The withdrawal, the invasion, the incompetent and criminal way the war and its aftermath were handled all shook me to my core. I was released from the army and from yeshivah at the same time—in August 1982—and had the luxury of a university library and the openness provided by the grief and shock of many dead friends to begin the process of coming to grips with the Israel that existed in reality, beyond the dream, beyond the illusions. The Israel of the occupation and petty cruelties. The Israel of power politics and Palestinian oppression. An exhibition of photographs at the Israel Museum (pre-first intifada) of the Israeli border guard doing its violent work in the “territories” made me physically ill. Participation in Netivot Shalom, the first effective religious Zionist Peace group gave me a conceptual vocabulary to think about peace. Less than five years after that afternoon when I was commissioned a tank commander in the IDF, I, along with most of my reserve unit, refused our battle ribbons for the Lebanon war.
The moment that brought home the evil of the occupation was when I experienced its banality. Some short while after the outbreak of the first intifada in 1987, my unit was sent to do reserve duty in the Palestinian territories between the Etzion Bloc and Bethlehem. Manning a roadblock, my job was to check the ID cards of Palestinian travelers who were going to Bethlehem. The line of cars was always long and slow and the delays were always caused by the quotidian elements of the life of a reserve soldier: someone did not show up on time for his shift, the commander could not be reached on the wireless, and where was lunch. Without any necessary intention of evil (and there was also that), undue suffering and hardship was inflicted upon an innocent population. People could not get to the hospital, people could not get to their jobs, their fields, their families. I was the symbol of this regime of oppression to people whom I had never met. And they were right.
I have been back in the US for almost 25 years now, and have returned to Israel infrequently. On one of my trips, as my cab driver was pulling out of the Jerusalem Plaza Hotel where I was staying, I noticed the banner on the World Zionist Organization building, which was across the street. It read: “Zionism will win.” This statement flummoxed me. To my understanding, the goal of the Zionist enterprise was to establish a homeland for the Jewish people in the Land of Israel. This goal was accomplished in 1948. What did it mean to win now? How much more “winning” was there?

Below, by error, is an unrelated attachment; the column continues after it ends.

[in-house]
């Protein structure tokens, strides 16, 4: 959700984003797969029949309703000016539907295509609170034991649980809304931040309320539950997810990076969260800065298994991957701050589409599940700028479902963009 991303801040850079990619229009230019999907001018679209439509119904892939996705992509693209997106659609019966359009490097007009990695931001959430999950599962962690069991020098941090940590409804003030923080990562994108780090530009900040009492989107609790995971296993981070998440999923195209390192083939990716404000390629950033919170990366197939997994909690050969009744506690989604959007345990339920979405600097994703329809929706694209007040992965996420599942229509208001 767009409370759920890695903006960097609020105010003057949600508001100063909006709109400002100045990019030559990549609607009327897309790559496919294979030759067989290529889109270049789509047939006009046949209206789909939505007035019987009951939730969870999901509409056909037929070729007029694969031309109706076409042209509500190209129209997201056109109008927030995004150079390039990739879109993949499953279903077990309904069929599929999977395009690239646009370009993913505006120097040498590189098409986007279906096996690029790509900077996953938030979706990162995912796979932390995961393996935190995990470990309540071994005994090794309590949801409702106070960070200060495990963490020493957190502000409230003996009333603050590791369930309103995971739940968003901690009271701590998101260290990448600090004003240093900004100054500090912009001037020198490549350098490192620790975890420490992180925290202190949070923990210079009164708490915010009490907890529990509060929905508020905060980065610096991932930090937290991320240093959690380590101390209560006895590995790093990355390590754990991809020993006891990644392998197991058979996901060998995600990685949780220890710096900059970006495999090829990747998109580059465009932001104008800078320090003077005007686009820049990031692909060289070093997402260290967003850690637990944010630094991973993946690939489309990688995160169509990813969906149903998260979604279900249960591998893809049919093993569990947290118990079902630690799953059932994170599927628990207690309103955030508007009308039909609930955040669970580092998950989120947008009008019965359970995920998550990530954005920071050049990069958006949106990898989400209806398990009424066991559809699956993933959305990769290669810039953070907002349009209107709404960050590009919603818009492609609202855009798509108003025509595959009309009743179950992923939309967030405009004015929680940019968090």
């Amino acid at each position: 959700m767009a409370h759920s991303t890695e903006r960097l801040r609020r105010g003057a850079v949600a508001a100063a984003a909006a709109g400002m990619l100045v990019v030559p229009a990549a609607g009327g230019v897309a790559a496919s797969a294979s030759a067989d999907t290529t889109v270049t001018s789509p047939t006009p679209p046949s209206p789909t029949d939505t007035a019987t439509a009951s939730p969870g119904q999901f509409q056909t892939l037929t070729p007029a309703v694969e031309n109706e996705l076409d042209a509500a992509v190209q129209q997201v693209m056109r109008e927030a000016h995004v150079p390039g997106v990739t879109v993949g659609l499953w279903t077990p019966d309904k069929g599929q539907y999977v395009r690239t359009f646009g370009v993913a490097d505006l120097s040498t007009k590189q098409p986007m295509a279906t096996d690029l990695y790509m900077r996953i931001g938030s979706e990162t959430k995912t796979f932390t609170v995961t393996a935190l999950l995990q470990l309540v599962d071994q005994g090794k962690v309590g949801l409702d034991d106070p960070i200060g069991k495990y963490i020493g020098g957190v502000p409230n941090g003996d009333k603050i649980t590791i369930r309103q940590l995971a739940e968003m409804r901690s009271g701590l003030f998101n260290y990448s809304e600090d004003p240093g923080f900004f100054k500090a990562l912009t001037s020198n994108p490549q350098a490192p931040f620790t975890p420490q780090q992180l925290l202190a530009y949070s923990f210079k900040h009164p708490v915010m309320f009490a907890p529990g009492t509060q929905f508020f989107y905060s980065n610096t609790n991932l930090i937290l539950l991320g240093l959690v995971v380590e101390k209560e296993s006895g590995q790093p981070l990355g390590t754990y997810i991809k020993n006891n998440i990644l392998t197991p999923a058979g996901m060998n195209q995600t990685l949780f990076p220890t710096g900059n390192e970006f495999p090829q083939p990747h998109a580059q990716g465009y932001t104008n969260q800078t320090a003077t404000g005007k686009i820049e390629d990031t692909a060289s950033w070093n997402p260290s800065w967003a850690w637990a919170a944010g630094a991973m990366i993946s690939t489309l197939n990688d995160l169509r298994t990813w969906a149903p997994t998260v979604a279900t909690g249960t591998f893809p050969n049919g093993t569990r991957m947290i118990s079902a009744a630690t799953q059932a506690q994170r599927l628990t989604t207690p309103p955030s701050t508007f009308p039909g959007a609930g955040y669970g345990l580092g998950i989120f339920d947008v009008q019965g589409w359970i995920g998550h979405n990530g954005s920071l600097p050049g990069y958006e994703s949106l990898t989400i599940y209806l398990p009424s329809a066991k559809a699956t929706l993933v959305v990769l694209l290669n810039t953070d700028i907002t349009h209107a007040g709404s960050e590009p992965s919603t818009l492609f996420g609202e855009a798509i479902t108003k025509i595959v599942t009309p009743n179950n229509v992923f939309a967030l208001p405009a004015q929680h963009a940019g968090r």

So if pushed to peg myself on the spectrum from Zionist to anti-Zionist, I would classify myself as a post-Zionist. The Zionist movement succeeded in creating a homeland for the Jewish people in the Land of Israel over sixty years ago. Its current challenge is to become a truly liberal democratic country of all its citizens and work towards peace with a homeland for the Palestinian people in Palestine. It is immoral to deny the Palestinian people a homeland. It is immoral to deny Palestinian citizens of the State of Israel full and equal rights de facto and not only de jure. It is immoral and delusional for the American Jewish community to indulge in conversations about whether or not the Palestinian people exists. The exuberant nationalist Zionism of my youth, of making the desert bloom and conquering the swamps, of building a country in an empty land against all odds is, of necessity, gone—shoved aside, as it should be, by the reality that is the real thriving State of Israel and the nascent State of Palestine struggling for existence. The challenges of the future are rooted in the reality of the present, the issues of justice, and not the myths of the past.
Matthew Kalman broke the story of physicist Stephen Hawking’s boycott of Israel. Then Cambridge University tried to falsely deny it.